I hit a mental wall last week, on Thursday, at noon.
I pulled into my driveway after my morning tasks, sent a few urgent texts, crafted my plan for the afternoon which consisted of Too Many Commitments and No Time to Shower, and couldn’t shake the increasing sense of impending doom. It wasn’t a feeling, per se; not an emotion, necessarily. It was more of a physical response. Fight or Flight. Or Freeze. Or, my personal favorite, Fall Apart. My heartbeat was rapid. My breaths were shallow. Everything on my schedule felt overwhelming and unmanageable, as it had for days, and I could acknowledge to myself in the quiet of my car that the mental illness wall was rising, brick by brick, and getting consistently higher.
I could’ve vaulted it.
It was a surmountable wall still, of a size I’ve overcome before.
I could’ve pushed through. Soldiered on.
But I’ve met the wall before, and it’s nothing if not determined. Tenacious. I could surpass it if I wanted to, but it would only be bigger when it returned, and I’d only hit it harder in the long run and do more damage to myself.
I’m trying to be wiser, friends. Trying to beat myself up a little less. Trying to make incremental progress on becoming a healthier, happier person. Trying to do what I always tell my kids to do — MAKE GOOD CHOICES, and LISTEN WELL TO YOURSELF, and IT’S OK TO CRY. So I put my head back on my headrest. I took a breath and held it. And then I texted all the folks I wouldn’t be able to see that afternoon because I was sick, and I needed to put myself to bed.
GOD, THAT’S HARD. To admit I’m unwell when it’s “just” my brain that’s sick? It’s rough. Every time. I DO NOT LIKE MAKING GOOD CHOICES. And I really don’t like managing mental illness.
I feel like it picked the wrong person, you know? I prefer to DO THINGS and to glean self-esteem from external markers, not intrinsic value, bless my heart. I prefer to be proactive, accomplish tasks, reach goals, and follow through on commitments. It’s important to me to be reliable, and I feel like Mental Illness should’ve taken that into consideration before signing me up for a lifetime subscription to Mental Fuckery Weekly without my permission.
Unfortunately, Mental Illness seems committed to teaching me how to fail to meet my own expectations. And then I get to pick whether I’m going to do that with kindness and compassion or cruelty and derision. I’ve tried the latter — I gave it a very solid try — and I don’t recommend it, so now I’m giving the former a shot. We’ll see how it goes.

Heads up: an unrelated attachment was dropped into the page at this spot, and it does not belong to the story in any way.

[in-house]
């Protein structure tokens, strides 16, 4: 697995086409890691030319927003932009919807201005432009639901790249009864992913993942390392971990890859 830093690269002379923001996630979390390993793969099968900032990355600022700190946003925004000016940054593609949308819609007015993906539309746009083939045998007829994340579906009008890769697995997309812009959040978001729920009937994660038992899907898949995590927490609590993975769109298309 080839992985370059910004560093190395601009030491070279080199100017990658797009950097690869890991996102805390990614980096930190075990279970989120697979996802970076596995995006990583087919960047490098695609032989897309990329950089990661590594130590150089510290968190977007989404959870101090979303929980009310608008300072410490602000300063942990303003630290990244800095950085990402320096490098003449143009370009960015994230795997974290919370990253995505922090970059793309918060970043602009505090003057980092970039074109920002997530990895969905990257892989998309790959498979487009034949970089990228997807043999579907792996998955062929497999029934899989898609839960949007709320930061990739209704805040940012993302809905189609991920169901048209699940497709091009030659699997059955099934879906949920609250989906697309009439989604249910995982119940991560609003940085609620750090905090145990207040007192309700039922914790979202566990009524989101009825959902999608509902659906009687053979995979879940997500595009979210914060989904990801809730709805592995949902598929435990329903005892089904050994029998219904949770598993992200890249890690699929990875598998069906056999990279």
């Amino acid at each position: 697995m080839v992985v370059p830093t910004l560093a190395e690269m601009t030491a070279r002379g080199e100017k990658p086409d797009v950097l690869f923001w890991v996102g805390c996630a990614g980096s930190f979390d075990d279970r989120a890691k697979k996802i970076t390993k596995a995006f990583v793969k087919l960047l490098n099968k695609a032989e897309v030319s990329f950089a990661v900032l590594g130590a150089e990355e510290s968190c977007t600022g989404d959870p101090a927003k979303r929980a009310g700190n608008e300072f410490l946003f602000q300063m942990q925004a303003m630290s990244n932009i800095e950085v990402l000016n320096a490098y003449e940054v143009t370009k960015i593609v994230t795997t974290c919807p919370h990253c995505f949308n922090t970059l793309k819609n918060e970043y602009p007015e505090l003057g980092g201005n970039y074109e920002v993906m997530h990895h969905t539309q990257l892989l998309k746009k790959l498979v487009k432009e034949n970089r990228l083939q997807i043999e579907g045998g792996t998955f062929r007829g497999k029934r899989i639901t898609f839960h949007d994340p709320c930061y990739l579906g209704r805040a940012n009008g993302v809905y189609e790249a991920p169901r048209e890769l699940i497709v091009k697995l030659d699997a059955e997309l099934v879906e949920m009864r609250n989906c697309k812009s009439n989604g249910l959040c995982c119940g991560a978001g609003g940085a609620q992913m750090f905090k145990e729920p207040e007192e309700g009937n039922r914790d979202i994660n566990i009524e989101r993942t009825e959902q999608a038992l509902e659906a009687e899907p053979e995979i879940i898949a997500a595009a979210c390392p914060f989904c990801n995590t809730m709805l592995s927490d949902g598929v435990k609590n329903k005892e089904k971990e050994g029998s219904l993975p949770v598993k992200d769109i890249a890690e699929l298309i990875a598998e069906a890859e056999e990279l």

I’ve been shallow breathing a lot lately, a sure sign my mental space isn’t doing that hot. As tension and panic increase, so does the height of my shoulders, and I’ll catch myself with my neck muscles tightening and my head trying to sink into my torso. It’s like my upper body is so anxious it’s trying to implode with the black hole centered in my throat, sucking shoulders, neck, head, and back into its vortex. I’ll catch myself clenched with rapid breaths reaching just the top 1/3 of my lungs, like I’ve forgotten I have full lung capacity and can choose to breathe more air — choose to send it all the way down — choose to give my body access to enough oxygen.
I spent the rest of Thursday in bed, practicing breathing and trying not to call myself mean names.
On Friday, I got out of bed and made myself a cup of coffee.
I bought an electric kettle for Christmas.
It’s a fancy one, chosen specifically to complement Betty the Stove. I needed it to look pretty and heat water, and that’s it; sort of superficial and practical all at once.
Now, DO NOT TELL OUR BRITISH COMMONWEALTH FRIENDS lest they feel horror and shame on my behalf, but this is my first kettle. Ever. I just felt like… a kettle’s not all that vital. I can boil water in a pot on the stove, so a whole separate appliance sitting next to the stove to serve the same purpose felt redundant. Extravagant.
Still. Nearly-instant hot water was appealing so I broke down and bought a darling little Russell Hobbs with one redundant, extravagant job. As though I’m worth it. ❤️